This is why we need both G major and E minor, even though they are the same notes. They are relative keys because they share the same notes, but they are not the same thing - they sound quite different. (But as I said, it's all about harmony, not about scales. Harmony is what defines whether you are in E minor or G major.)
Quote by AlanHB
Just remember that there are no boring scales, just boring players.

Gear

Bach Stradivarius 37G
Charvel So Cal
Fender Dimension Bass
Hartke HyDrive 210c
Ibanez BL70
Laney VC30
Tokai TB48
Yamaha FG720S-12
Yamaha P115
Last edited by MaggaraMarine at Aug 15, 2016,
#10
@MaggaraMarine that makes sense thanks for explaining ! ^^
#11
Quote by aymenjp
I used "almost" but really it's actually the whole fretboard, I know quite a bit about chord but I'll try to expand my library thanks for the advice guys.

I wanted to know something cos it's really confusing me. Let's say some song is in the key of G, then the chords can be found out quite easily, but when it comes to the melody for example, there are plenty of scales that could be playing, that could have the same notes but different root notes, why does the name of the scale matter in this case? if they all have the same notes cos they're in the same key?
As MM explains, a lot of this not actually about what you can or can't play, but about what you call it. It's the terminology that confuses a lot of people, because some of it gets used in ambiguous ways. (Some terms have two or three quite valid meanings, but they get tossed around carelessly out of context, and applied in the wrong places.)

"Key of G" means G sounds like the keynote, the home note of the song. Also (if we assume G major), then a G major chord is the home chord, the "tonic".
In the simplest kind of music, the song will use notes and chords harmonised from the G major scale. G, C, D, Em, Am, Bm. (I doubt you'll ever see F#dim, but it's possible.) Probably the song will start on G; more likely it will end on G. That's how it sounds finished anyhow.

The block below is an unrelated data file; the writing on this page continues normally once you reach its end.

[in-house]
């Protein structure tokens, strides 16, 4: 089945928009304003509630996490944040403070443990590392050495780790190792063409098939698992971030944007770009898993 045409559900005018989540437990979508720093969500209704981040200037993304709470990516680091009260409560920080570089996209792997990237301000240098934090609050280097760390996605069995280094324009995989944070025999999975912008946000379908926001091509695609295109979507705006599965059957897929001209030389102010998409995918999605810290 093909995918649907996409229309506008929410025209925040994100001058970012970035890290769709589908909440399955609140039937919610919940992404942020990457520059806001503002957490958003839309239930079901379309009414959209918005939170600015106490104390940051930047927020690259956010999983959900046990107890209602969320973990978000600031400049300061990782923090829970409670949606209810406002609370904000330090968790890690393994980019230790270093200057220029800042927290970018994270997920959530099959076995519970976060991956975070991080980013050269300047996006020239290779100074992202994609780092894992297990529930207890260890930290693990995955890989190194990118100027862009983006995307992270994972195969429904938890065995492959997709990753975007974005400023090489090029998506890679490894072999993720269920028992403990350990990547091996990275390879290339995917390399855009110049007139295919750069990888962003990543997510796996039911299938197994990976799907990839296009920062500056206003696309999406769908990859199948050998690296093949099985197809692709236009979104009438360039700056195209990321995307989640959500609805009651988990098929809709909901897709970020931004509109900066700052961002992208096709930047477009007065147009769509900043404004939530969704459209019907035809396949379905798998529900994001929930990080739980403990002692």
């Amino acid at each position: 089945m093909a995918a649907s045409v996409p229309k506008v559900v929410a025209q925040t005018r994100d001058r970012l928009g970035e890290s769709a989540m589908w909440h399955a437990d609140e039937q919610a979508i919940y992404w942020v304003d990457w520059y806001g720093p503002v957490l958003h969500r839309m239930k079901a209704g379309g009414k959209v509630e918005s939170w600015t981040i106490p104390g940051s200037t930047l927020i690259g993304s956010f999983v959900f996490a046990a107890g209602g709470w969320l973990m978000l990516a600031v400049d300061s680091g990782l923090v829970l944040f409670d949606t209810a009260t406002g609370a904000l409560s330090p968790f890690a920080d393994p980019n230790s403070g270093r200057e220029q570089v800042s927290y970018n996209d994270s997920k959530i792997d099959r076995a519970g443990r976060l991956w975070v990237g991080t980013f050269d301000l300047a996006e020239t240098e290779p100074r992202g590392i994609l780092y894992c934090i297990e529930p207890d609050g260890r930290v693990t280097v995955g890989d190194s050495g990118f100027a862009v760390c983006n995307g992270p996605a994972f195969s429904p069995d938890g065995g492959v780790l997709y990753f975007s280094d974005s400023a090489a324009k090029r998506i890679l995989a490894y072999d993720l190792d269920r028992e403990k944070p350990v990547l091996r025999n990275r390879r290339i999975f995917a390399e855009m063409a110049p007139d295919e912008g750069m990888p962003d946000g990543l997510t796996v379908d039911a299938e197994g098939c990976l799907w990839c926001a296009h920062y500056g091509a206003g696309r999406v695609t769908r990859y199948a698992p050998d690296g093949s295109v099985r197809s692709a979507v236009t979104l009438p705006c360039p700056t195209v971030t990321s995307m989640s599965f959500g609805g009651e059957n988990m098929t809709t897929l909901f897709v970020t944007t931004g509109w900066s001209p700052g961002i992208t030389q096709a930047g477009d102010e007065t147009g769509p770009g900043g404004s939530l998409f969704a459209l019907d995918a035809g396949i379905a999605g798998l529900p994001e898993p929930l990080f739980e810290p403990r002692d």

The sound of the scale is a little different depending on what chord you're playing over. This is where some people get distracted by modes. In theory, you can attach a different modal name to each chord, to describe the sound of the scale on each chord. But in practice that's usually a waste of time: the terms are meaningless, really, because everything is "in the key of G". IOW, the governing modal sound is "G ionian". The others don't really get a look in. No chord is going to last long enough to take away the sense of key from G. If it does - then a mode name might make sense. Eg, if you find your G major key song features a Bm chord that lasts for 8 bars, then the G major scale is going to assume a very "B phrygian" sound over it. Your ear might start to forget that the key was G, and starting hearing B as its new keynote. But how often do you see any non-tonic chord lasting that long in any song?
In truth, a Bm chord in key of G is "the iii chord in G major" - not "the i chord in B phrygian". I.e, we call it the way it sounds. Unless it sounds like its own tonal centre - its own "key" - then the Bm chord is not "phrygian" in any useful sense. And if the Bm really does sound like the key chord... then we're not in Kansas any more...

You certainly don't need to change your G major scale pattern when you get to the Bm chord. You don't need to find a "B phrygian" pattern (it doesn't exist anyway). What you DO need to be aware of is the Bm chord tones (arpeggio) within any G major pattern you're using. That might you mean you instinctively choose a pattern where you can see a Bm chord shape within it (ie based on 2nd fret or 7th fret); that's OK, but ideally you'll see those notes (B-D-F#) in all your G major patterns. Or indeed anywhere on the fretboard. That's because, when improvising, the chord tones are your "inside" notes; the other notes are passing notes, or tension notes.

An important complication is that many songs (perhaps most) use chords and notes from outside the main key scale. Eg, a song in key of G major will often have an F chord in it. Maybe sometimes Bb, Eb, Cm, E, or A, etc. They obviously don't fit the G major scale, and it does make note choice more difficult. Usually, it's enough to know the notes in the chord itself, and just use other G major scale notes as passing notes. I.e., you bend the key scale to fit. In blues, that's standard practice anyway! (We take a G minor pentatonic and bend it around to fit the G C and D major chords.) It's much the same process in taking a G major scale and bending it fit to any "rogue" chord that might appear.
It does get more subtle in jazz, but then if you're playing jazz you'll be studyng lots of jazz classics anyway, and getting to understand how all those chord changes work, what those odd chords are doing there in the first place....
The central point is - follow the chords. They are your guide, whatever type of music, and however complicated it is.
Last edited by jongtr at Aug 16, 2016,